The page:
Number of smokers has dropped to lowest on record

Smoking rates have dropped in England. Picture: PA Wire/Press Association Images
Smoking rates have dropped in England. Picture: PA Wire/Press Association Images
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THE number of people smoking in Portsmouth has dropped by more than four per cent since 2012.

Figures released by Public Health England show that in the city, the number of smokers between 2012 and 2015 dropped by 4.3 per cent.

Nationally, 16.9 per cent of the population are smokers - the lowest level since records began.

In the south east, the figure has dropped by two per cent from 17.9 per cent to 15.9 per cent.

Matt Smith, acting director of Public Health at Portsmouth City Council, said: ‘It’s great to see smoking rates coming down as we know that quitting smoking is the single best thing someone can do for their health.

‘Smoking is the number one cause of preventable death in the country and is a key cause of cancers (particularly lung cancer), chronic obstructive pulmonary disease (COPD) and circulatory disease.

‘Portsmouth has also seen a reduction in smoking, and at a greater level, with a 4.3 per cent drop between 2012 and 2015.

‘However, we’re still above the England average for smoking and this is something we’re working hard to tackle.’

He added: ‘There is lots of support available to help someone quit. This can either be found by searching One You on or you can get involved in Stoptober.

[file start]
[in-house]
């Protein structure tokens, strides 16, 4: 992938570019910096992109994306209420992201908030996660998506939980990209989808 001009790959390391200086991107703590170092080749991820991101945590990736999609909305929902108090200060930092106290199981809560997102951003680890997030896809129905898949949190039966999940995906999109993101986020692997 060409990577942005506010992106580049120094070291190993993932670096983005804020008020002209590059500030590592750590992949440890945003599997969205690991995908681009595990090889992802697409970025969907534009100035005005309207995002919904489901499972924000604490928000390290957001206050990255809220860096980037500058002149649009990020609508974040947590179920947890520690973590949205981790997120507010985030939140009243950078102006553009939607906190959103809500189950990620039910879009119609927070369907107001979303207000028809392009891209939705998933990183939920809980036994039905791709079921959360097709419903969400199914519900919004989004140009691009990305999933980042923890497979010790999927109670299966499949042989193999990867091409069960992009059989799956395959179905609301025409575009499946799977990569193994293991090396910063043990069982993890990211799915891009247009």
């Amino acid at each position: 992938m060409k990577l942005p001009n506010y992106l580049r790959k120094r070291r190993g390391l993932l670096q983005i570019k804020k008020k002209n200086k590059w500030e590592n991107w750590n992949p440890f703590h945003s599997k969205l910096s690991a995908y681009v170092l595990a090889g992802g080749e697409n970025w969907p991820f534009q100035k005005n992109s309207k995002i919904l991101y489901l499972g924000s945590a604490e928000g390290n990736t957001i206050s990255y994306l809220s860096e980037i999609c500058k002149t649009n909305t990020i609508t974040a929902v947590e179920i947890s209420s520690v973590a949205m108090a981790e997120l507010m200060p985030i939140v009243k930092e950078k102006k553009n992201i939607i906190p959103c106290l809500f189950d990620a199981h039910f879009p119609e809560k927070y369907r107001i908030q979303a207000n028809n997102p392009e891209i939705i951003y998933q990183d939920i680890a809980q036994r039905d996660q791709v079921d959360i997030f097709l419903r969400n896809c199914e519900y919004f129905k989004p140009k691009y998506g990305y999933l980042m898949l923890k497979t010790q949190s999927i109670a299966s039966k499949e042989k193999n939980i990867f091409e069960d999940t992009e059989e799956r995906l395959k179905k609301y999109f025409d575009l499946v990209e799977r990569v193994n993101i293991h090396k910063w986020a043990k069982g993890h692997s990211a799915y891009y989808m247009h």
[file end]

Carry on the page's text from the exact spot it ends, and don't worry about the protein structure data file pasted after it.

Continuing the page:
‘This is a great campaign, which we’re fully behind as we’ve seen it be the start of someone’s smokefree future.’

The sale of cigarettes has dropped in the south and south east by 12.68 per cent in 2015, according to the latest data from Nielsen.

The smoking rates were released as Public Health England launched its annual Stoptober campaign to encourage smokers to quit for the month of October.

If people give up the habit for 28 days they are five times more likely to quit for good, the health body said.

They added in England there are now twice as many ex-smokers (14.6m people) than current smokers (7.2m people).

Last year, out of the 2.5m smokers who made a quit attempt, 20 per cent were successful.

Professor Kevin Fenton, national director of health and wellbeing at Public Health England, said: ‘While it is amazing that there are over twice as many ex-smokers as current smokers in England, there are still over seven million people regularly lighting up.

‘Alongside unhealthy diet, smoking is the biggest cause of preventable early death in England, accounting for over 78,000 deaths a year. Quitters will soon see they have reduced blood pressure, easier breathing and better circulation. Stopping smoking is the best thing a smoker can do to improve their health.’